Fenton: Don’t forget HIV in fight for LGBT equality
ered and given information they need to know to stay safe, Fenton said.
Abstinence may be the best way to remain HIV negative, but school administrators are better serving their communities when they realize some teenagers are sexually active and take that into account when designing curriculum.
But it is also the role of gay organizations, particularly national gay organizations, to ensure HIV/AIDS prevention remains at the top of the list of priorities, he said.
“I think for many gay organizations, national ones, we have been necessarily focusing a lot on marriage equality and other big issues that I think are important to our community,” Fenton said.
Those issues remain important, but HIV/ AIDS cannot be forgotten in the fight for equality by those it impacts most, Fenton stressed.
“We have to take responsibility to protect our health,” he said.
Understanding all ‘drivers’ of HIV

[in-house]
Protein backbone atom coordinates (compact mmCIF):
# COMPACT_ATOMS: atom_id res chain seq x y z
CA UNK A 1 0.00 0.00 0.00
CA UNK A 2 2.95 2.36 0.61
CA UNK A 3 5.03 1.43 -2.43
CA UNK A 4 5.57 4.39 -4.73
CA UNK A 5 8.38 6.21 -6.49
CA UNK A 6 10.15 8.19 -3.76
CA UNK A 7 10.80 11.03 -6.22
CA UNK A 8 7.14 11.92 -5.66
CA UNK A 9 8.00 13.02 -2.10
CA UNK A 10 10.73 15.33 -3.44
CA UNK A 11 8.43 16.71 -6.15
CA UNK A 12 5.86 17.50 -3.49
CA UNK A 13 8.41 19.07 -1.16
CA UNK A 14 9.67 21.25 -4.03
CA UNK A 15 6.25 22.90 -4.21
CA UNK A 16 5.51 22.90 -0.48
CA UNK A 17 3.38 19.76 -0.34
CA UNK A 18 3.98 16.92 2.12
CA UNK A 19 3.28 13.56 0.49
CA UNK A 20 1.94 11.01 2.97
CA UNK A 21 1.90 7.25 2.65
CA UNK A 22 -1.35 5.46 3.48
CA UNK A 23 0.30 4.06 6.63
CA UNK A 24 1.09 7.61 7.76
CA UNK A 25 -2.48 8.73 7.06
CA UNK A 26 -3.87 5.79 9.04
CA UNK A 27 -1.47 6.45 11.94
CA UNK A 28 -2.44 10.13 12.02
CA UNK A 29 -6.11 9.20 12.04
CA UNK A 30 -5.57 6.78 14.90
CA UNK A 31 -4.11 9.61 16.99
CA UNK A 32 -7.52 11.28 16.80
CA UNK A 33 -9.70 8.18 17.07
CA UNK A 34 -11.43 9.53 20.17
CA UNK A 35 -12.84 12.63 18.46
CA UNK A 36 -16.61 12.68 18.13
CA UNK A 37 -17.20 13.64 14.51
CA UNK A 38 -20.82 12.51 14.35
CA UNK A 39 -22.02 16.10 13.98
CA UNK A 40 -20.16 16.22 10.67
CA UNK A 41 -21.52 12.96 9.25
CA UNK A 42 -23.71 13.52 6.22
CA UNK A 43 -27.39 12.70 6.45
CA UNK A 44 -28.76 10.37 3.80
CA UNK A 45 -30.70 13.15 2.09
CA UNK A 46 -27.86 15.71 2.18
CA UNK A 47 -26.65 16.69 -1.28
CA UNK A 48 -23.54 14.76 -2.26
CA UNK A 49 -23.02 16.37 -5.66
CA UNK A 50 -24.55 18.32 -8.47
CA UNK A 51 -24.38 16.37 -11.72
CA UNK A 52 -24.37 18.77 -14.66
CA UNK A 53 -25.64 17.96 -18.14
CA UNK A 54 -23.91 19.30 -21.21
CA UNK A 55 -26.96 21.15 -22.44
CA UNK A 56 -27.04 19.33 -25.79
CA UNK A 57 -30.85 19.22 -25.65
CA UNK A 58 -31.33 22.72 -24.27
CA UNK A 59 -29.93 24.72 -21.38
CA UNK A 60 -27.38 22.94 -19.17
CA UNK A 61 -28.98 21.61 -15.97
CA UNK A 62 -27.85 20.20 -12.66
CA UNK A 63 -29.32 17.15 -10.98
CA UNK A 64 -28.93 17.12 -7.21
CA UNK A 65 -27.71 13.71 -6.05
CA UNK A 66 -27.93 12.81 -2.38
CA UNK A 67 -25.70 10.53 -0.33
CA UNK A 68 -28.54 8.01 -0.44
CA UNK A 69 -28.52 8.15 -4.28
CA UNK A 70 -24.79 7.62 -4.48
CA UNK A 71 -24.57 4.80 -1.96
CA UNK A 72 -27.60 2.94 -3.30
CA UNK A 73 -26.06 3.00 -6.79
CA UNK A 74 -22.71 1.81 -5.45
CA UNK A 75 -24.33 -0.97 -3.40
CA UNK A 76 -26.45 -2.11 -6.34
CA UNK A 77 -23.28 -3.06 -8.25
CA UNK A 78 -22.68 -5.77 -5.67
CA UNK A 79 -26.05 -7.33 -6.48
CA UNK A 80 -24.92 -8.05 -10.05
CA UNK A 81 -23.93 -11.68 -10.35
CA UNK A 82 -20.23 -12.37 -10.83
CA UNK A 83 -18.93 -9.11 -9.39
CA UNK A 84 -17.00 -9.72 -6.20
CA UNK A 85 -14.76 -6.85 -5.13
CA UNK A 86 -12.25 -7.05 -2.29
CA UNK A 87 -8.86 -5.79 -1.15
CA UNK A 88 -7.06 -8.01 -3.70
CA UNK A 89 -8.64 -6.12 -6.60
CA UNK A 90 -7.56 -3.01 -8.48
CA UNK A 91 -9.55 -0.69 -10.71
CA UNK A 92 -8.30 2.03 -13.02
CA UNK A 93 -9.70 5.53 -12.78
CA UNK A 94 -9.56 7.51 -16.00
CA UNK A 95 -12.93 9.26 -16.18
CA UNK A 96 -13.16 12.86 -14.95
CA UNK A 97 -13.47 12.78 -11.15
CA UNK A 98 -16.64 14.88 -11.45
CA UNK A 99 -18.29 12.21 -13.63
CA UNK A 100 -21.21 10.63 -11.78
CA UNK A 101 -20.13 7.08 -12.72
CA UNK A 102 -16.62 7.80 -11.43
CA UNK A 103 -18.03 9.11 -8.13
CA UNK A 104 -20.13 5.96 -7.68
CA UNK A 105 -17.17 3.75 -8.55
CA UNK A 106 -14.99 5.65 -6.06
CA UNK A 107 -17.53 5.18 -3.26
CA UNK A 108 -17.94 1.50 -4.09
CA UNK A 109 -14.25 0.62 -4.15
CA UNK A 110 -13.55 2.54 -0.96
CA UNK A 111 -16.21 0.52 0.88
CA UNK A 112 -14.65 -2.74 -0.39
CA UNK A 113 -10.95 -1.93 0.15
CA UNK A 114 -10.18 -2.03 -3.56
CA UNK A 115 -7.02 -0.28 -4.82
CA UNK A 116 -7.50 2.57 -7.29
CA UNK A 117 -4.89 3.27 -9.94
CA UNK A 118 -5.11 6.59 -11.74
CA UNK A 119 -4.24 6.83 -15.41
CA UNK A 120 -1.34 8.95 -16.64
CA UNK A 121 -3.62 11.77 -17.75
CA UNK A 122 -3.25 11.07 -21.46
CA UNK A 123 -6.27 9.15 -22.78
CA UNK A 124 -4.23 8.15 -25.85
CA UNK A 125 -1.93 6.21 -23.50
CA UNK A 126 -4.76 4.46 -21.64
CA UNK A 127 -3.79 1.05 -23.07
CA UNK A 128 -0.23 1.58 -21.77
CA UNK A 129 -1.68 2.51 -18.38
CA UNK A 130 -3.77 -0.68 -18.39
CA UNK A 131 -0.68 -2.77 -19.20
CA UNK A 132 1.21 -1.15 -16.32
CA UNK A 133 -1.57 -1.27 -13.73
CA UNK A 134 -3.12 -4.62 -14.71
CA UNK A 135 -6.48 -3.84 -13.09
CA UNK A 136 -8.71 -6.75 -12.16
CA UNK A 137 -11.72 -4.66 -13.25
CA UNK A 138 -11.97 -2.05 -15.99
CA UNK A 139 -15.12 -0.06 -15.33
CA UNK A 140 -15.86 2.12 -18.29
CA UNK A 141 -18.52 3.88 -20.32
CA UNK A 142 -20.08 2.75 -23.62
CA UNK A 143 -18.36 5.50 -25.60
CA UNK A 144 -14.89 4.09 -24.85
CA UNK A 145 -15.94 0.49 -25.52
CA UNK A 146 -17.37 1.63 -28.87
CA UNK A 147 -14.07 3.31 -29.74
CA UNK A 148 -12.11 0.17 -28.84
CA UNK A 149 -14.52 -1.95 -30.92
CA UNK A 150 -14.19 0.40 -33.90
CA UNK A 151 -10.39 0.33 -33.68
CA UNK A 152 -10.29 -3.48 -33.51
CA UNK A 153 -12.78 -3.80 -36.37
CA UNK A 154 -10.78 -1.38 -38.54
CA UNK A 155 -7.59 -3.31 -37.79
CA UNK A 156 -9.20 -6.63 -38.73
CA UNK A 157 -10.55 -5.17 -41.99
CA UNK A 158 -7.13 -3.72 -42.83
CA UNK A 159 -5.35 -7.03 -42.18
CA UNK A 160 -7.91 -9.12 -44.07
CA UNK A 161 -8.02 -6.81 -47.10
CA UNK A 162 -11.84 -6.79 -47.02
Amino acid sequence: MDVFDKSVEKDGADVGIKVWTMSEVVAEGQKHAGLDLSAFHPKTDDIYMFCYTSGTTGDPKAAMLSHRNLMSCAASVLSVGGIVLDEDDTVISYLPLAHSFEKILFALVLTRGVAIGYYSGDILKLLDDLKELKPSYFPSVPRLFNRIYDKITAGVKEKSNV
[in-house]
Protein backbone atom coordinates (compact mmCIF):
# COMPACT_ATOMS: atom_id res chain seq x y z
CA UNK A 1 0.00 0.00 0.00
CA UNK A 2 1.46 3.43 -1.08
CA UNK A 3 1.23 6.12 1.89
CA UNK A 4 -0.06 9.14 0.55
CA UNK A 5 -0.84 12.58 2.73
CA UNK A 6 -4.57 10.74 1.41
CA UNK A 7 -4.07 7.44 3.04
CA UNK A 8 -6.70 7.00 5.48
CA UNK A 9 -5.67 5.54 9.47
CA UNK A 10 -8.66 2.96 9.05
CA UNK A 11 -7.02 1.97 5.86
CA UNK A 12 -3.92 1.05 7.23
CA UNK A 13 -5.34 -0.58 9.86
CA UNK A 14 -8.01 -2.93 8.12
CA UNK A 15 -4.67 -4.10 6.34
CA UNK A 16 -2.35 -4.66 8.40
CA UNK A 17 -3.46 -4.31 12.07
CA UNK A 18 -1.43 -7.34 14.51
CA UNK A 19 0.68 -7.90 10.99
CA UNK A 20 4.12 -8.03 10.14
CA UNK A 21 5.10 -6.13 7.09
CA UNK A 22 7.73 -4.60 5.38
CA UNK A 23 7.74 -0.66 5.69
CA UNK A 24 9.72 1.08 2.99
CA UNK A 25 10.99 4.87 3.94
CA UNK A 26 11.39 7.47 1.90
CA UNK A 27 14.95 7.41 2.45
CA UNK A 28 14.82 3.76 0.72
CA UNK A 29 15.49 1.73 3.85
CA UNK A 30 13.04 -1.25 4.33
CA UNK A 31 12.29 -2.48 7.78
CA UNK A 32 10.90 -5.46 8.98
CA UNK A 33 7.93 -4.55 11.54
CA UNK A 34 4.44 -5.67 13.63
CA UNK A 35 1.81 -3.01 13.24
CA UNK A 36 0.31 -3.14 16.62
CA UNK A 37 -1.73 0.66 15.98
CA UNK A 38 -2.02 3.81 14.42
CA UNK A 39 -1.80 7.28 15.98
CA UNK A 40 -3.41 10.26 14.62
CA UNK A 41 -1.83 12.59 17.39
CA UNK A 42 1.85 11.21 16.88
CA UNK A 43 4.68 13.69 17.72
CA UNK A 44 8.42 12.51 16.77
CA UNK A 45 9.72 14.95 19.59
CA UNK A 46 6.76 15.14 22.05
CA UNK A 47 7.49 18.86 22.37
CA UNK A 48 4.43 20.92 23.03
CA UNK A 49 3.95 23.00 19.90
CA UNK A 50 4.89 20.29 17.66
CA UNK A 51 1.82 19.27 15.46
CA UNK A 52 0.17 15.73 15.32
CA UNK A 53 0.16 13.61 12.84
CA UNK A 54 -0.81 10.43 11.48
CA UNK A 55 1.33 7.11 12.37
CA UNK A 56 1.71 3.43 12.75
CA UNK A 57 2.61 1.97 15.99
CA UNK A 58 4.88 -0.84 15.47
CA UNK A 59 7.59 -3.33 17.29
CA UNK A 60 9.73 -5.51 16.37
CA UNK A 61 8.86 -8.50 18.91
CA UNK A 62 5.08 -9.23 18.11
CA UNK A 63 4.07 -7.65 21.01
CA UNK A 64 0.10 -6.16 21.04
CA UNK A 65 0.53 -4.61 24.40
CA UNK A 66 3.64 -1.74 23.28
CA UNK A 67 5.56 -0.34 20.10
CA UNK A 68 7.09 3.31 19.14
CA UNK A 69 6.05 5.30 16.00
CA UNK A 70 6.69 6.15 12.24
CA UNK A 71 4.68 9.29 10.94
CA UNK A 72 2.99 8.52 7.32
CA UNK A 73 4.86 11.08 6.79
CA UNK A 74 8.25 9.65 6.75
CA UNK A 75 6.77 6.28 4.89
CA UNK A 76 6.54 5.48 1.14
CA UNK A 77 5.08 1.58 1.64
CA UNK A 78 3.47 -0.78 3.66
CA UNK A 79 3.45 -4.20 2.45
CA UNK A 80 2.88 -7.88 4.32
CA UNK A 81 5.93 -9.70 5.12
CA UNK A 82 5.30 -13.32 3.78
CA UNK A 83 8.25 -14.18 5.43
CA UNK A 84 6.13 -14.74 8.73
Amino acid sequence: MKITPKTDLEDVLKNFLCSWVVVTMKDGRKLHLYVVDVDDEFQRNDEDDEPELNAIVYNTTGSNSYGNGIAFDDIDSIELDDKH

Fenton said that he is proud the CDC is also taking a leading role in understanding that behavior is not the only reason some people, including gay men, take risks with their health and become HIV positive.
Poverty, racism, homophobia, high rates of incarceration, stigma, discrimination — all of these also can lead to increases in HIV infections.
“We’ve accelerated our efforts to focus on not just the individual behaviors ... but the social, cultural and contextual drivers of HIV,” he said.
During his last year at the CDC, Fenton traveled the country to hold town hall meetings about how to combat HIV, especially among young gay men. The message from local health departments and community organizations was clear.
“The consistency of the messaging we heard was heart wrenching — whether it was homophobia and racism, especially by black and Latino gay men, or issues related to rejection by family or church,” he said.
“To hear stories of young gay men kicked out of their homes because they came out to their parents and then were homeless and turned to drugs or sex and seroconverted in the first year — this really illustrates the depth of the work we need to do,” Fenton said.
Safer sex is no longer seen as something that should be practiced consistently and there is no sense of urgency in staying safe, he said.
“We have to focus on issues related to equity and social justice and ensuring lives of LGBT people are valued and supported by communities and families across the country,” he said.